Receiving ashes on Ash Wednesday is often misunderstood as simply a reminder of our mortality: “We’re all gonna die!” What a depressing message! And yet, the words we hear at Mass on Ash Wednesday remind us that being marked with ashes will help us to “celebrate” the Paschal Mystery. To celebrate is to express joy. What is so joyful about getting dust smeared on our foreheads?
We need to remember that all symbolic acts invoke a narrative. The act of being marked with ashes invokes the narrative of the Creation story, when God breathed life into the dust of the earth and formed man and woman. God and dirt (soil) enjoy an intimate relationship. In fact, our Amish brothers and sisters are known to say that, “You’re never closer to God than when you’re working with soil.” So the first thing that receiving ashes reminds us of is our intimacy with God. To be told that we are dust and to dust we shall return is to remind us that we come from God and will return to God—that God is our origin and destiny. To be smeared with ashes is to be reminded of just how near God is to us. When we are marked with ashes, it is God’s way of rubbing off on us. In other words, ashes are a symbol of God’s grace, invoking the same intimate relationship that is expressed by the pouring of holy water in Baptism. It’s just another way of God proclaiming to each of us that, “You are mine!”
The narrative that begins in Genesis and weaves its way through the Old Testament is always closely tied to dirt (soil), because God continually promises to provide his people with land—not just property, but soil—on which to grow food and thus, to prosper. To receive ashes is to be reminded of the sacredness of our earth from which we come and to which we shall return. In his encyclical Laudato Si’, Pope Francis eloquently reminds us that, “The entire material universe speaks of God’s love, his boundless affection for us. Soil, water, mountains: everything is, as it were, a caress of God.” (84) To be marked with ashes is to be reminded of this “caress of God” that comes to us through the natural world and to respond with loving care for all of creation.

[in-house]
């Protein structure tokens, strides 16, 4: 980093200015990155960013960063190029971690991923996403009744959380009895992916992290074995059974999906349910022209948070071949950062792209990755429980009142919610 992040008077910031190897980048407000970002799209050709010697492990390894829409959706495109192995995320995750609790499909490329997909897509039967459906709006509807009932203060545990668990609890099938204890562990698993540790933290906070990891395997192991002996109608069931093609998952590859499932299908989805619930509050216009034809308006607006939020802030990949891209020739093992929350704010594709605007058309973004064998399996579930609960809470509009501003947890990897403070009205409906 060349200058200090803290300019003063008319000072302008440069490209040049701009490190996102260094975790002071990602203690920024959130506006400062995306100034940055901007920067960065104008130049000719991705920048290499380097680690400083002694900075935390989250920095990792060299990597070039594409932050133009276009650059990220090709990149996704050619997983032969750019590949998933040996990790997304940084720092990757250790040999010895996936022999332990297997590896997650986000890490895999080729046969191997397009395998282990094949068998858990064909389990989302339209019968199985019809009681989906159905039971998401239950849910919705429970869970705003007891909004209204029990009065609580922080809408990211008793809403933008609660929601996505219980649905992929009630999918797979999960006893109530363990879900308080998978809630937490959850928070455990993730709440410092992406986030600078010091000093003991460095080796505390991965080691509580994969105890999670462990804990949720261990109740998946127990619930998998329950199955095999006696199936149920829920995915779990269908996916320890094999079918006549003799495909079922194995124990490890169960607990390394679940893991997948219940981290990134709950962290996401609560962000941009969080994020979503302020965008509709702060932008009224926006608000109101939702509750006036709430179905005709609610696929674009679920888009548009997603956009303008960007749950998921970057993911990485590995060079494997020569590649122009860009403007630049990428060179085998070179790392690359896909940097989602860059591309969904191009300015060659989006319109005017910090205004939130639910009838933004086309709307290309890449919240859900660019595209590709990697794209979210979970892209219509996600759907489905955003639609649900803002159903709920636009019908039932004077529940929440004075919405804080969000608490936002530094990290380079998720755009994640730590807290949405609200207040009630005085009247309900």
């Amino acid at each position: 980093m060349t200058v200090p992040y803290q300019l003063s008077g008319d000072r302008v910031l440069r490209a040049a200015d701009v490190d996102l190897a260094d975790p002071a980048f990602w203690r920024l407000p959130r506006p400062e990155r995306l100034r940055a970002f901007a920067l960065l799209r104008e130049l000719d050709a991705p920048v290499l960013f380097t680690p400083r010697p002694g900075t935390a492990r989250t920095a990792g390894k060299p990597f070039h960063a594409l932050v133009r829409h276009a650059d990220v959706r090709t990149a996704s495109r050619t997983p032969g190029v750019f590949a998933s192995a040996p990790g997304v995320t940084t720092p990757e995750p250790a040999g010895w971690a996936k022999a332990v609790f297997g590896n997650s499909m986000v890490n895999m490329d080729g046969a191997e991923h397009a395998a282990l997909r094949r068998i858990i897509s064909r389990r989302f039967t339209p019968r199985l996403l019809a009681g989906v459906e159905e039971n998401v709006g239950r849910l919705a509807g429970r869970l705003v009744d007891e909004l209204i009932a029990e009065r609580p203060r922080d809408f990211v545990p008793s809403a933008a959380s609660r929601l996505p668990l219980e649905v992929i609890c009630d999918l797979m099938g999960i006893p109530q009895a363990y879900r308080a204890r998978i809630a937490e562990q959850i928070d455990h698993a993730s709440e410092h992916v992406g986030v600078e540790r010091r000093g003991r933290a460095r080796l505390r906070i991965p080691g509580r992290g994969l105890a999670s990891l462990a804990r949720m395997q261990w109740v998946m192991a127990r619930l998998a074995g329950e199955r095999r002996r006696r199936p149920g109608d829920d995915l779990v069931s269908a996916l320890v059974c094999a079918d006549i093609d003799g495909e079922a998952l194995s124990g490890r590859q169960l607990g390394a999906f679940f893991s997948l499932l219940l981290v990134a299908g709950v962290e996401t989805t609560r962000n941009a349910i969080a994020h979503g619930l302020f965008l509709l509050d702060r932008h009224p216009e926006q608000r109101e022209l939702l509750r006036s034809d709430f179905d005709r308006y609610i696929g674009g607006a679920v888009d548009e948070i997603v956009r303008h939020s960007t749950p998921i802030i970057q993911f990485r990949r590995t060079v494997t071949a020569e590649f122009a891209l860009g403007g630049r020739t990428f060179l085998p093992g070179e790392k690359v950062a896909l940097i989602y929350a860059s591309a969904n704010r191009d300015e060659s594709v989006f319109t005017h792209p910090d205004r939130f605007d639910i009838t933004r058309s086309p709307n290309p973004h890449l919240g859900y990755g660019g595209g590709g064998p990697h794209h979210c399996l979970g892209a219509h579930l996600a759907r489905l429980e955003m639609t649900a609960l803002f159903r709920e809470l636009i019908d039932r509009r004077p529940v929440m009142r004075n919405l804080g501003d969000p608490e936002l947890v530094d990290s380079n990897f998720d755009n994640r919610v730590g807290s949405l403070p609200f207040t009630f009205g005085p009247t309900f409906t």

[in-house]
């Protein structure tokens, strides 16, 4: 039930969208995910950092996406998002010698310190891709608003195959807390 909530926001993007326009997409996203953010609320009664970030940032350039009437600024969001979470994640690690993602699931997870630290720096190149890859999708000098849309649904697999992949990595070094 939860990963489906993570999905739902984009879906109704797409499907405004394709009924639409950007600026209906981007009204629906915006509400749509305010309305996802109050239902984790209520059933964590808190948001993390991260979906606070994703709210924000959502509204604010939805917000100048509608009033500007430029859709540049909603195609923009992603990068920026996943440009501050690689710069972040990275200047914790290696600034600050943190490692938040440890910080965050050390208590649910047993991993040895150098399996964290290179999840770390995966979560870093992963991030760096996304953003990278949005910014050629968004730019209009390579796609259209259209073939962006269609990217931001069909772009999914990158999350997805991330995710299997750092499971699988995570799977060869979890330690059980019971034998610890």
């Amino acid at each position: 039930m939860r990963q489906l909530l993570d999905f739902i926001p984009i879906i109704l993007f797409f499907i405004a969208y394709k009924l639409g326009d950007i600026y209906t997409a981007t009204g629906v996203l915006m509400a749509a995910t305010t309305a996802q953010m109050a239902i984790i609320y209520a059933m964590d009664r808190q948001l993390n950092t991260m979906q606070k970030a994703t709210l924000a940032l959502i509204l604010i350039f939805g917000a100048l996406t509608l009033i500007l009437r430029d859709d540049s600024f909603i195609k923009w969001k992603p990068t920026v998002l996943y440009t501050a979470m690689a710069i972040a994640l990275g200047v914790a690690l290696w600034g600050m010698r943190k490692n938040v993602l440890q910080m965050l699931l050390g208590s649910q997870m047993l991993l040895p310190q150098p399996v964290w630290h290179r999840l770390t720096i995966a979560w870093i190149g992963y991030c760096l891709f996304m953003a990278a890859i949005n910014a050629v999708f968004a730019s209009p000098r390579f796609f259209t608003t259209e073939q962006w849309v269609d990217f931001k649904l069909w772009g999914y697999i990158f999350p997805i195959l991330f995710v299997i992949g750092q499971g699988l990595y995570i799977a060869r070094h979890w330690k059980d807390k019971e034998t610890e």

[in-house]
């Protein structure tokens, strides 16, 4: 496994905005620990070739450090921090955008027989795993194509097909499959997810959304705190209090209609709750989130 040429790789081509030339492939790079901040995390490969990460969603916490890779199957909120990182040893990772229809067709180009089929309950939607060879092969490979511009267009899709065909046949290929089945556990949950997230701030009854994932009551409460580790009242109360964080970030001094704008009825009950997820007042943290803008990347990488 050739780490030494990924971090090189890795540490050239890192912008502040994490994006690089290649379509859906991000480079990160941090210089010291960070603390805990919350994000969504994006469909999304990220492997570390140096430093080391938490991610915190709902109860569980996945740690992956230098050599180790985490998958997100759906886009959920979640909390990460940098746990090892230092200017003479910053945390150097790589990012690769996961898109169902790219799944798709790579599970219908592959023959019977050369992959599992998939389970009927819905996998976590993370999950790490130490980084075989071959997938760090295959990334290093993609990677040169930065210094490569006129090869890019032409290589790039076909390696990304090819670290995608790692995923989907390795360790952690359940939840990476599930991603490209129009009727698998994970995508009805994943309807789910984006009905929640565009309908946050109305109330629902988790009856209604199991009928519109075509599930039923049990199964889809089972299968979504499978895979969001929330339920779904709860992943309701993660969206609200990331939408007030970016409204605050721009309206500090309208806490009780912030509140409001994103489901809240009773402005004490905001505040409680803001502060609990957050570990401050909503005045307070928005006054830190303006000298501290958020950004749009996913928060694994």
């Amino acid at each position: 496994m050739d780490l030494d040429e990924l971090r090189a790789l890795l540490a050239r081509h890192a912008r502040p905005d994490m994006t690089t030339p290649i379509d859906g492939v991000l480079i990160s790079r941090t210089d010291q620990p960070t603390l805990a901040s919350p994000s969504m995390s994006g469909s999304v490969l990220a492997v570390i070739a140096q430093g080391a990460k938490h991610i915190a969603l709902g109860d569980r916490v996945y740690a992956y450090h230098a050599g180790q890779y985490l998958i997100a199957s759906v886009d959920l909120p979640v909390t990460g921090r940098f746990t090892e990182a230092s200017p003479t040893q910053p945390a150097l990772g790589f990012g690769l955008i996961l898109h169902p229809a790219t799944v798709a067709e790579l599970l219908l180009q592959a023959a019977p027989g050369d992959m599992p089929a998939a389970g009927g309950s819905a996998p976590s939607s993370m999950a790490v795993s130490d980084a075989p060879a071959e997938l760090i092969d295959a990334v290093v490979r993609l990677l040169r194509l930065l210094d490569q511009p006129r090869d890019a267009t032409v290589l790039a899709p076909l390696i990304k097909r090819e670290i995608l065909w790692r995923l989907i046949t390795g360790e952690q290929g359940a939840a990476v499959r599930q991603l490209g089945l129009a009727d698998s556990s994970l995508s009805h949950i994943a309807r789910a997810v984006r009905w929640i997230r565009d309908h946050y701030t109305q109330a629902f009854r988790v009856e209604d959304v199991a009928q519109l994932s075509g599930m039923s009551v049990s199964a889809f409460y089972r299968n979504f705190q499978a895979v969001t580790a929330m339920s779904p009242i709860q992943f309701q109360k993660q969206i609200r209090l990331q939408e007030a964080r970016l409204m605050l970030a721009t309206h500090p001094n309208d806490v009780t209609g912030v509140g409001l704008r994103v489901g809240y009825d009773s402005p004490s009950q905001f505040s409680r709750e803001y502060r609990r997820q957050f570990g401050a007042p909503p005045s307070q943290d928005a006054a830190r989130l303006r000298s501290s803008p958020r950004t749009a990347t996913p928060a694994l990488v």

Finally, in the narrative of the Old Testament, God links possession of the land to justice. God granted human beings dominion (stewardship) over creation, but God did not grant humans sovereignty (control). Dirt (soil) is the means by which people are fed and nourished. Therefore, distribution of dirt (and that which grows from the dirt) is to be equitable. In Leviticus 25:23, God states bluntly, “The land is mine; with me you are but aliens and tenants.” Throughout the Old Testament, it is made clear that possession of the land and its fruits was conditional upon holiness manifested through justice. For example, Jeremiah states, “For if you truly amend your ways and your deeds, if you truly execute justice one with another, if you do not oppress the sojourner, the fatherless, or the widow, or shed innocent blood in this place, and if you do not go after other gods to your own harm, then I will let you dwell in this place, in the land that I gave of old to your fathers forever.” (Jeremiah 7:5–7) To be marked with ashes is to be reminded of our call to justice.
So, having our foreheads smeared with dirt on Ash Wednesday is a reminder of three very powerful things: God’s grace (nearness), the goodness of all creation, and our call to share the abundance of all creation equitably.
That’s some fertile dirt we’ll be sporting on our foreheads.